The Internet is teeming with scammers, fraudsters, and hustlers determined to part consumers from their money, and as a $1.2 trillion venture, student loans often present an attractive avenue for these ne’er-do-wells. In order to better protect individuals from such schemes, the Consumer Financial Protection Bureau is enlisting the help of the country’s major search engines. [More]
Senators Chastise Govt. For Making Money Off Struggling Student Loan Borrowers, Not Offering Enough Relief
For several years now the government has offered federal student loan forgiveness programs aimed at helping borrowers to avoid defaulting on their debts. While recent reports have shown that the popularity of the programs has exceeded expectations, a group of six senators say the Department of Education could do more given the billions of dollars in payments it receives from federal loans each year. [More]
It’s probably safe to assume that consumers stuck in the payday loan debt-trap have enough financial issues without being deceived by a company promising to make their debts disappear. There may be one less unsavory debt relief company around after the Federal Trade Commission sued to stop an operation that targeted millions of consumers. [More]
Student loan borrowers have enough to worry about, so they shouldn’t have to deal with being hounded by so-called debt relief companies promising to provide consumers with repayment benefits that actually come free of charge with federal loans. Today, the Consumer Financial Protection Bureau took action to put a stop to two such relief scams that reaped millions of dollars from thousands of consumers. [More]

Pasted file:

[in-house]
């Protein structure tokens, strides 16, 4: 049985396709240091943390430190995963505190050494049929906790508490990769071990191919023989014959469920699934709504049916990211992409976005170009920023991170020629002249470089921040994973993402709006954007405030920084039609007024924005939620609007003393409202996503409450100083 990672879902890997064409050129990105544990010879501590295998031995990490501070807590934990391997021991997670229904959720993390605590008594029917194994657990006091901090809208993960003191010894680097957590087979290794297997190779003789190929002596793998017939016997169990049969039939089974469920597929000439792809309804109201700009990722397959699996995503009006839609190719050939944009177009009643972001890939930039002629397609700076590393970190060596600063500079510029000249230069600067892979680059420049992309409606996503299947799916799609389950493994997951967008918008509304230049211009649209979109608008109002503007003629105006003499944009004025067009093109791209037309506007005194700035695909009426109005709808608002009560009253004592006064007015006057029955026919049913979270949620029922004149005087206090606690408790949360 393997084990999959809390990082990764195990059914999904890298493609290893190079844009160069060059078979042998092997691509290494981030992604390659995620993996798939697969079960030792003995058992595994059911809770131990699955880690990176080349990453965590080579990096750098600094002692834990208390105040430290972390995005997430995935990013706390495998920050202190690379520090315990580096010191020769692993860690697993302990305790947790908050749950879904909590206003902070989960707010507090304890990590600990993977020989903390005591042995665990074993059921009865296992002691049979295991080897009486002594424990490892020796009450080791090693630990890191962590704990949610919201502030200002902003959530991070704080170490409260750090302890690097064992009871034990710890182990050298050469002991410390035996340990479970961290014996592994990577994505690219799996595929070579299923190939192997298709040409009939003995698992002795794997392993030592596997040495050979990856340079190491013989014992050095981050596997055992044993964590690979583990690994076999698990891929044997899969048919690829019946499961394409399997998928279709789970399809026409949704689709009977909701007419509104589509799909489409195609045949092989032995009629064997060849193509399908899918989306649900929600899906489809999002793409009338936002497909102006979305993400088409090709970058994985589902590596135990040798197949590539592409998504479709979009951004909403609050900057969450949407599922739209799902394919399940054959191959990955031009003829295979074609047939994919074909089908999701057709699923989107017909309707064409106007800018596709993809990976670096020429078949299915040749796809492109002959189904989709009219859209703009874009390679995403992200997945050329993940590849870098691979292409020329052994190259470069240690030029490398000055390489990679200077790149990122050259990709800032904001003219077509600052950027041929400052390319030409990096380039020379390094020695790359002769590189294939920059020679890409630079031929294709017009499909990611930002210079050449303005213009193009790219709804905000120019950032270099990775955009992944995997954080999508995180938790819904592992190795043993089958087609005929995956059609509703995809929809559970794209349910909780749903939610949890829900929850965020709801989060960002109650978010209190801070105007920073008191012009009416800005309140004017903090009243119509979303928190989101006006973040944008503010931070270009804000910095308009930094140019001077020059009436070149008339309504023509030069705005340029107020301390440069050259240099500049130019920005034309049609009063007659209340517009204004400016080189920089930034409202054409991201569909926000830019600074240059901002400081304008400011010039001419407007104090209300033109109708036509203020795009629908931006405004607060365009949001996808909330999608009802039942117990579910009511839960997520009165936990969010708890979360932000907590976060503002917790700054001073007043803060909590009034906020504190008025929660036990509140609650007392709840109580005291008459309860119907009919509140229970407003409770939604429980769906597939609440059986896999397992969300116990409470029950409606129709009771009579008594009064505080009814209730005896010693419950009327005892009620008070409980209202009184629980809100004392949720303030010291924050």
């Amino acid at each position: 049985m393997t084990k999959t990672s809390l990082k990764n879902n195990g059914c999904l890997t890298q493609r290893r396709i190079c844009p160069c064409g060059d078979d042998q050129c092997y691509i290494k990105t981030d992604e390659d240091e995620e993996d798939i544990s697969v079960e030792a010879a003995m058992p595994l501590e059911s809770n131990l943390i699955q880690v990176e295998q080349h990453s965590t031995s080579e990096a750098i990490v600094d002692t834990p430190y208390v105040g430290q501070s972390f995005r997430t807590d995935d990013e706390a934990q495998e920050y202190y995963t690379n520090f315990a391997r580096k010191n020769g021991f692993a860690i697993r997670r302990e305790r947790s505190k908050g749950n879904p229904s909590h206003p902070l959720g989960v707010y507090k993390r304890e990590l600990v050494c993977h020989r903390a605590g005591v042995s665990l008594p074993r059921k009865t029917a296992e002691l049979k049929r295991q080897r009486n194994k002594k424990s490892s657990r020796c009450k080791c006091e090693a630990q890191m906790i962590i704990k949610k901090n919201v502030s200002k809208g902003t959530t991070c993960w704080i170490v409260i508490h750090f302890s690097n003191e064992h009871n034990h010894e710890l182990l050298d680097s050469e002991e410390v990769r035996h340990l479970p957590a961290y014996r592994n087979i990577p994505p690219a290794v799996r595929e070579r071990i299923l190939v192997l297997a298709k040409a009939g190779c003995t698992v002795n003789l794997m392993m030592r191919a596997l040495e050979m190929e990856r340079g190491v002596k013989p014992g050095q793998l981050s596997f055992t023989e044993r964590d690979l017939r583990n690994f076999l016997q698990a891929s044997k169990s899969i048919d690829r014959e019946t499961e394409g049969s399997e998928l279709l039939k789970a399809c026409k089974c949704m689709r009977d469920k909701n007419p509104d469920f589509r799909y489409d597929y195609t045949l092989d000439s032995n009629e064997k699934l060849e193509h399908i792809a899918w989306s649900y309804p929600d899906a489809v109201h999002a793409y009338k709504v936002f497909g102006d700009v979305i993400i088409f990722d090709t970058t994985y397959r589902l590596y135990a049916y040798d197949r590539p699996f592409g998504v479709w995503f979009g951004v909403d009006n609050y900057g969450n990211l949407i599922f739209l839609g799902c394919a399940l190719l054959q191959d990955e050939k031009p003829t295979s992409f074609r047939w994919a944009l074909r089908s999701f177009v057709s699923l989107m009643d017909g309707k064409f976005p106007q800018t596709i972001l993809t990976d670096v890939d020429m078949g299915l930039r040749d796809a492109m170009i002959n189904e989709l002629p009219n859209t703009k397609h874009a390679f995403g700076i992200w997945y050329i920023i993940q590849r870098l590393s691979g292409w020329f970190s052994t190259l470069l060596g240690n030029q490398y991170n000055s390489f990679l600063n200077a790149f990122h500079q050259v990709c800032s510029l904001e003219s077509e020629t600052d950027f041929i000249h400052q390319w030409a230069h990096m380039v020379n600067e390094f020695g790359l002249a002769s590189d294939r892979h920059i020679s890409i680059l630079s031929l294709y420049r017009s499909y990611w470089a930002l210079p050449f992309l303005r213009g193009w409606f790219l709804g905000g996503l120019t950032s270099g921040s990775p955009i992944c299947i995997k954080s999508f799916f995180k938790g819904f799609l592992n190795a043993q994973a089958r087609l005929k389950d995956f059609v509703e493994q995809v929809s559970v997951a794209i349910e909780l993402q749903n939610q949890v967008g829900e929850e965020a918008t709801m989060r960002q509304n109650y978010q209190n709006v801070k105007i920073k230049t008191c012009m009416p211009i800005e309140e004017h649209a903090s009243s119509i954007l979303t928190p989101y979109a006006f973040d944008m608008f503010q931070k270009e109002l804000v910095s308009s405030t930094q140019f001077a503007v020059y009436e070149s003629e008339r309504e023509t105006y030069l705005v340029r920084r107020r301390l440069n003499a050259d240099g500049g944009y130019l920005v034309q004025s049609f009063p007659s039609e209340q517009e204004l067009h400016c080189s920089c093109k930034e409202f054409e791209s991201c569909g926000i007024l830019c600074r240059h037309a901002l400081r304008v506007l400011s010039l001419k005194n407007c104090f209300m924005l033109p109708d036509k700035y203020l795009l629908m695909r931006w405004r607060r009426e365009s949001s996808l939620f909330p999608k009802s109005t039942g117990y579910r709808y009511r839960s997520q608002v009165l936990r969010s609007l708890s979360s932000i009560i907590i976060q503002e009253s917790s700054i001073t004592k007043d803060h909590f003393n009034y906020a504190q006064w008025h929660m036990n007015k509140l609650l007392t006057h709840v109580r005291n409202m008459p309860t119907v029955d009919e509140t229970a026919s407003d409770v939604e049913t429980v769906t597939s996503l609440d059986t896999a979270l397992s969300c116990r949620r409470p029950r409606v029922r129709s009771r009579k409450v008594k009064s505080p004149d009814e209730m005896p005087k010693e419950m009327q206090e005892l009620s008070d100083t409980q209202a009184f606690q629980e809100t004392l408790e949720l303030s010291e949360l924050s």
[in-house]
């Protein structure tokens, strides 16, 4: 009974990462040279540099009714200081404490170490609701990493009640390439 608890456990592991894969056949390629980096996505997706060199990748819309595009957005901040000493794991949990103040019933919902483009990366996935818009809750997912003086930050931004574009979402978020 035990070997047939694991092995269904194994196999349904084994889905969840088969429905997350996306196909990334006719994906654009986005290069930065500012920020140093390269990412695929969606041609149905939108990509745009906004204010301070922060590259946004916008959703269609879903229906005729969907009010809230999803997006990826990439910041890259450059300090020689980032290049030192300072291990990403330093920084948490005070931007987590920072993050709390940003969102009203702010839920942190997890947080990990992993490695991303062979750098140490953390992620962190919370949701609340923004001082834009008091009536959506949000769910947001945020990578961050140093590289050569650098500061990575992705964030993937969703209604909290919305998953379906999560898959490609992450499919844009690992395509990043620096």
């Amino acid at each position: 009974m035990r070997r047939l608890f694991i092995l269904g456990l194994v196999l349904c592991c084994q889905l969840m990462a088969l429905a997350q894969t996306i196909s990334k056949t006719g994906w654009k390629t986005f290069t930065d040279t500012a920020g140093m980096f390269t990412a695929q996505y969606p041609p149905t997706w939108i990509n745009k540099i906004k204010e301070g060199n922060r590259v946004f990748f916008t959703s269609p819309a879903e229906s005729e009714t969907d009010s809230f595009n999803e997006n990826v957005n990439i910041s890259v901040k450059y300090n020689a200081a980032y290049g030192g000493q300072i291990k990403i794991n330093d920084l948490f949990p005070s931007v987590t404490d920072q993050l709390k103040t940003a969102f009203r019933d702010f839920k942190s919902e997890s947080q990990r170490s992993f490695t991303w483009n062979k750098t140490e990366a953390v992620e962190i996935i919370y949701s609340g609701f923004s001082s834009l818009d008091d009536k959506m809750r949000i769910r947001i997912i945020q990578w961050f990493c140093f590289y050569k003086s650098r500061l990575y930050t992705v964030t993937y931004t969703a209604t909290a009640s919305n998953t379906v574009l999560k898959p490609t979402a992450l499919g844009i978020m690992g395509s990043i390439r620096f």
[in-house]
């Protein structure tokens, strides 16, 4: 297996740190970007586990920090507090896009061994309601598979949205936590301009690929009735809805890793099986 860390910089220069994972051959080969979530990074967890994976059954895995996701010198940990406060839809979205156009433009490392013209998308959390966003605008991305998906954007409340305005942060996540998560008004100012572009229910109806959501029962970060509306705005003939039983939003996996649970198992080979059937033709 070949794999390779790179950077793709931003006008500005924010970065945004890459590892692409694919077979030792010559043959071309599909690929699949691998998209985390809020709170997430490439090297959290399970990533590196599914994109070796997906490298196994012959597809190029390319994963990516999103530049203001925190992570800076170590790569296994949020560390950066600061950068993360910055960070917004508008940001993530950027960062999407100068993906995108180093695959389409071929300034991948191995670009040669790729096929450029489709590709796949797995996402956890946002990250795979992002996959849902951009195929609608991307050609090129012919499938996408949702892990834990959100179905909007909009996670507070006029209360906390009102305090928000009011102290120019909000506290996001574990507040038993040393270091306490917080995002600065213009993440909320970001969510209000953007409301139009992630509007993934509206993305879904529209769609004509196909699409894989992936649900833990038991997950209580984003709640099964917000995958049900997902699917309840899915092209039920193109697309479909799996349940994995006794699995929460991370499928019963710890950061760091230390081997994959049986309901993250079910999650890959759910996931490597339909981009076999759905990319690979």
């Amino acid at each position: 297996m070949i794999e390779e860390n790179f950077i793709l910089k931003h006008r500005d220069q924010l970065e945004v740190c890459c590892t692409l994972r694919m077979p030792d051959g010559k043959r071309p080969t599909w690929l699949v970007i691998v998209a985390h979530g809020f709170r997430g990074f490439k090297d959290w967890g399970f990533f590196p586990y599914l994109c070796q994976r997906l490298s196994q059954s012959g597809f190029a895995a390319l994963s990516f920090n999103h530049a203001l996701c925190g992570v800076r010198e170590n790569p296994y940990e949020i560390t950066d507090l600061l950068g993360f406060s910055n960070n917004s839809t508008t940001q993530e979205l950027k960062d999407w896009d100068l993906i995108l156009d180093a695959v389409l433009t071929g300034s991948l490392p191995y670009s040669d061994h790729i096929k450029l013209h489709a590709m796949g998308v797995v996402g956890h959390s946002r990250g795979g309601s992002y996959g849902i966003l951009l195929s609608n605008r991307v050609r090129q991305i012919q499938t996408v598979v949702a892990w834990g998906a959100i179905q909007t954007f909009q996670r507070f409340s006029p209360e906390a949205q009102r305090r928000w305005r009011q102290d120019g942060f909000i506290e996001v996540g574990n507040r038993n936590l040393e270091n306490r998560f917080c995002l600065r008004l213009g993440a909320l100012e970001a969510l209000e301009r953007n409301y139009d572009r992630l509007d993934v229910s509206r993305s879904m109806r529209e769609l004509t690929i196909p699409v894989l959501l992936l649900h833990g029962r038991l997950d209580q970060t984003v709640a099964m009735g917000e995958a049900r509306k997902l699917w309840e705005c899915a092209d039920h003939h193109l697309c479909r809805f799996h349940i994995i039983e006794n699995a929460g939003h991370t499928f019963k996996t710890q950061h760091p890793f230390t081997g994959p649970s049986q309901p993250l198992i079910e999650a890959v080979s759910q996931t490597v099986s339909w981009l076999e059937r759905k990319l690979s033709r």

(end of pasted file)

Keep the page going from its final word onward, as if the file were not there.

Charging up front for debt-relief services without any actual results for the customer is illegal. But despite that, says the Consumer Financial Protection Bureau, a payment processing company processed millions of dollars worth of illegal fees from consumers.
Being elbows-deep in debt is a scary thing, so when a service tells you that you can “become debt free and enjoy financial independence” and that it can reduce how much you owe by “70 to 80 percent on average including all fees,” it might be tempting to give it a shot. But don’t be shocked when you end up scammed out of whatever money you have. [More]
We occasionally have the TV turned on in the background here at the Consumerist Batcave, so we know that anyone in the market for a sketchy debt-relief firm has many, many options to avoid calling. But now there are a few fewer questionable companies littering the daytime airwaves because the Federal Trade Commission has halted the operations of four services that allegedly made false claims about being lawyers, debited money from people who did not actually order the services — oh, and failed to get any significant debt relief for the customers that actually signed up.
With many Americans still weighed down by debt, there seem to be an endless number of firms out there offering to help save people from the quicksand. Alas, not all of these people are completely on the up-and-up.